This research project has been approved by the Institutional Review Board at the University of Georgia-the organization that works to ensure that all university research is conducted responsibly. As part of our commitment to the responsible conduct of research we provide the following notice to our study participants:
Thank you for participating in the National Administrative Studies Project. The purpose of this study is to enhance our understanding of how organizations work. Your participation will entail responding to a series of questions related to your workplace, and your work attitudes; a special emphasis is placed on issues of decision-making. The survey should take about 10 minutes. Your involvement in the study is voluntary, and you may choose not to participate or to stop at any time without penalty or loss of benefits to which you are otherwise entitled.
The results of the research study may be published, but your name will not be used. In fact, the published results will be presented in summary form only. Your identity will not be associated with your responses in any published format. Please note that Internet communications are insecure and there is a limit to the confidentiality that can be guaranteed due to the technology itself. However, once we receive the materials, standard confidentiality procedures will be employed. For example, any material or documents linking individuals to responses will be password and firewall protected and destroyed upon completion of data collection. References to these data in presentations and publications will be limited to aggregate forms only. The state and organization information will be used as variables, however, we protect individual identities by surveying a large number of individuals from each state and organization so as to preclude identification of individuals through affiliation with their state or organization.
There are no direct benefits for participating, but the findings from this project may provide information helpful to better understanding and managing organizations. There are no risks or discomforts expected from participation, but you may skip any questions you do not want to answer. If you have any questions about this research project, please feel free to call me or at 706-583-5570, or send an e-mail to email@example.com. Questions or concerns about your rights as a research participant should be directed to The Chairperson, University of Georgia Institutional Review Board, 629 Boyd GSRC, Athens, Georgia 30602-7411; telephone (706) 542-3199; email address firstname.lastname@example.org.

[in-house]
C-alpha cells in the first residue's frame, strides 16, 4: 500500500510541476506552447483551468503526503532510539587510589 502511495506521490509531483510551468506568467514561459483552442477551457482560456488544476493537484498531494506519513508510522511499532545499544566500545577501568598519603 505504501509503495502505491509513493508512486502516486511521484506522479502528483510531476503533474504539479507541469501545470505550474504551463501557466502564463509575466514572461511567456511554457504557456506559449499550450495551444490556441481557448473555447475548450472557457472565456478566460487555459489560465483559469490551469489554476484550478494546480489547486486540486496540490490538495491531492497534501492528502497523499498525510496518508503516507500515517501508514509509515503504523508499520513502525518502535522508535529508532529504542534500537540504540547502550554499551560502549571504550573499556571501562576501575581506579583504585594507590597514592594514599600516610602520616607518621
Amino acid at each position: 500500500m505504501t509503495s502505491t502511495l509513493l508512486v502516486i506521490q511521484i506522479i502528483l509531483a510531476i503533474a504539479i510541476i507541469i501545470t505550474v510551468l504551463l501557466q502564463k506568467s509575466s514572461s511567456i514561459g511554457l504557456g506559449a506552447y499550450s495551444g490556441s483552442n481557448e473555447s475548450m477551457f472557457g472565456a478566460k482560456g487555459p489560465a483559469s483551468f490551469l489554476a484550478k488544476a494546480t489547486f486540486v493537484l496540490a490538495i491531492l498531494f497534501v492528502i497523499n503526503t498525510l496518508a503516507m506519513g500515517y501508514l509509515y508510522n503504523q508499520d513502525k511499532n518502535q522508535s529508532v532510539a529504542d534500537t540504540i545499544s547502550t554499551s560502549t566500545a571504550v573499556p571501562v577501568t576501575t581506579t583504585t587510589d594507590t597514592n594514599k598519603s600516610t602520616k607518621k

By completing the following survey you are agreeing to participate in the above described research project. Participants must be 18 years of age or older. If you wish, please feel free to print and keep a copy of this page for your records.
Again, thank you for participating.
Barry Bozeman, Principal Investigator
Ander Crenshaw Chair and Regents’ Professor Public Policy
University of Georgia, Department of Public Administration and Policy
Derrick M. Anderson, Project Director
University of Georgia, Department of Public Administration and Policy
On-site Development Team
Barry Bozeman, Principle Investigator
Hal Rainey, Co-Principle Investigator
Derrick Anderson, Project Director and Co-Data Captain
Dennis Dong, Co-Data Captain
Justin Stritch, Senior Research Associate
Justin Bullock, Senior Research Associate
Erika Stinson, Senior Research Associate
Meriem Hodge, Senior Research Associate
Brian Gamsey, Senior Research Associate
Affiliated NASP Researchers
Stu Bretschneider, Syracuse Univesity
Branco Panimariov, University of Texas-San Antonio
Stephanie Moulton, Ohio State University
Su Xu, University of South Carolina
Craig Boardman, Ohio State University
Mary Feeney, University of Illinois-Chicago
David Coursey, University of Texas-Arlington
Chung-An Chen, Nanyang Technological University, Singapore